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I’m sorry, am I misunderstanding? Were you working as a web dev and then applied for a completely different job because you didn’t want to be a web dev anymore? For one thing that would mean that you already had web dev experience.

I’ll assume that I misunderstood that and your advice is to take any job to get my foot in the door. I have considered jobs tangential to web deve/coding, as long as they were tech based.

First, on the recruiters: There are good ones and bad ones. The bad ones often are newbies with little or no technical background. Usually they have marketing background and are physically presentable. They spam email anyone whose resume has one of the keywords matching a keyword in the job description they’re trying to fill. It’s automated - they never actually look at your resume until you respond to their email.

People looking to fill sales jobs do not care that you’re looking for something else. They also auto-spam-email. The sales jobs are usually commission only or start with a tiny base salary, with the rest being commission. It’s not just insurance. For a while, I got lots of emails about jobs selling yachts, of all things.

I’ve long wished that jobsites would provide a setting to block sales job emails.

A few suggestions:

  1. When you’re networking with people in tech, ask them to refer you to recruiters they know and trust (even if they didn’t get their job through every recruiter they worked with). That will connect you to recruiters who know their stuff, and by saying someone referred you to them, you won’t be just some random person off the street. Also, you’ll get referred to the agencies and recruiters who specifically place people in web dev jobs.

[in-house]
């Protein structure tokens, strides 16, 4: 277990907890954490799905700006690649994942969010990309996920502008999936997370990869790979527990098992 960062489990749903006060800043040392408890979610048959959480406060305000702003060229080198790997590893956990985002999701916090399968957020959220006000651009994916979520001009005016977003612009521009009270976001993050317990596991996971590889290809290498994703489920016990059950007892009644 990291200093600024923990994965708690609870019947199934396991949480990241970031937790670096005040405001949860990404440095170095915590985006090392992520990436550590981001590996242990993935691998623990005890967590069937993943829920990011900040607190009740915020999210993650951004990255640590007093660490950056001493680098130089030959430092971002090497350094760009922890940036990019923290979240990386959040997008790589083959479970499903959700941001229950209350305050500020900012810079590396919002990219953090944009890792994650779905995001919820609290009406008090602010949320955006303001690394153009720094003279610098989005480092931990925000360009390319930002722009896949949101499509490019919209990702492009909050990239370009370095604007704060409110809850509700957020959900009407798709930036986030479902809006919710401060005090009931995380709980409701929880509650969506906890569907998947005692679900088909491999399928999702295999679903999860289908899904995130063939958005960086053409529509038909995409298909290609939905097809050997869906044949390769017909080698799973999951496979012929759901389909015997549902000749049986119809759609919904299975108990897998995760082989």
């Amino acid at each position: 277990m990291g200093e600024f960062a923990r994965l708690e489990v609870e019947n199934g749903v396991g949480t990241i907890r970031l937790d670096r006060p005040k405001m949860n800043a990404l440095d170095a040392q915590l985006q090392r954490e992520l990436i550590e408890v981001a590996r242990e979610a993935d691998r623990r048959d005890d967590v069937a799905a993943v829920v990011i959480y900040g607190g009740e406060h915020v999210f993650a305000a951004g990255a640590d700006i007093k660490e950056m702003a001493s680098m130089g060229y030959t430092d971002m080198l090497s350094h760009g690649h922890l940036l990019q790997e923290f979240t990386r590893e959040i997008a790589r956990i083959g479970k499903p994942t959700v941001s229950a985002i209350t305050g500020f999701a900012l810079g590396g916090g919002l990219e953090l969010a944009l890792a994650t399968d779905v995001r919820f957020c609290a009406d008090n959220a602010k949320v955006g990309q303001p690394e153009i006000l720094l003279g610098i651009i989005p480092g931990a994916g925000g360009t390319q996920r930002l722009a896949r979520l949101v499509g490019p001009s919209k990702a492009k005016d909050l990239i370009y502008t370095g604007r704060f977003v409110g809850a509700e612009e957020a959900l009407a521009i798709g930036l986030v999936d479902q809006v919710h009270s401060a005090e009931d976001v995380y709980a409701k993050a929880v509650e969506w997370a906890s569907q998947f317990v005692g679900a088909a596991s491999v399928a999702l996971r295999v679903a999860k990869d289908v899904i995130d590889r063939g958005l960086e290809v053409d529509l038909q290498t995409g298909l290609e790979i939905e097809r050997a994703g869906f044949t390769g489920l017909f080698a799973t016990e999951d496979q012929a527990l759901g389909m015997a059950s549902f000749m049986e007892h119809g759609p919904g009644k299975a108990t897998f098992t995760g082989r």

2. Consider taking contract (temp) jobs. Very often a 3 or 6 month contract will be extended, and very often it opens the door to staying on as a permanent employee. It also gives you a real job in web dev to put on your resume, a slew of contacts to network with for the net contract or job, etc. Plus, you’ll be more desirable to prospective employers while you’re employed somewhere.

  3. You know music and education. Consider targeting companies that create software for music and/or education.

  4. Would you be willing to travel or relocate for a job? Junior developers don’t usually get jobs requiring relocation, but it can’t hurt to be open to opportunities nationwide.

  5. Which brings me back to recruiters: Even if you want to stay local, don’t limit yourself to local recruiters. I’ve gotten jobs in one state through recruiters in another state.

  6. As much as I dislike posting my personal and professional info on LinkedIn, it is a place where recruiters search for job candidates. I’ve gotten jobs from LinkedIn with no networking on my part. Though it does help to have contacts and endorsements from some of them. Also to join groups related to the areas of tech and companies you’re interested in. By the way, the recruiters who contacted me about the jobs I eventually got through them were not part of my network.

  7. Open source projects and projects of your own can be great for building your portfolio, but you can also get paid for your work through places like,, etc. (Moderators: If I shouldn’t be mentioning companies by name, please just blot out the names and leave this: through places you can find by googling “web dev work online”) Even if the pay is low at first, you can build a clientele working from home on your own time - and have paid projects to put on your resume.

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Nah, you’re ok :slight_smile:

Thanks for your detailed post!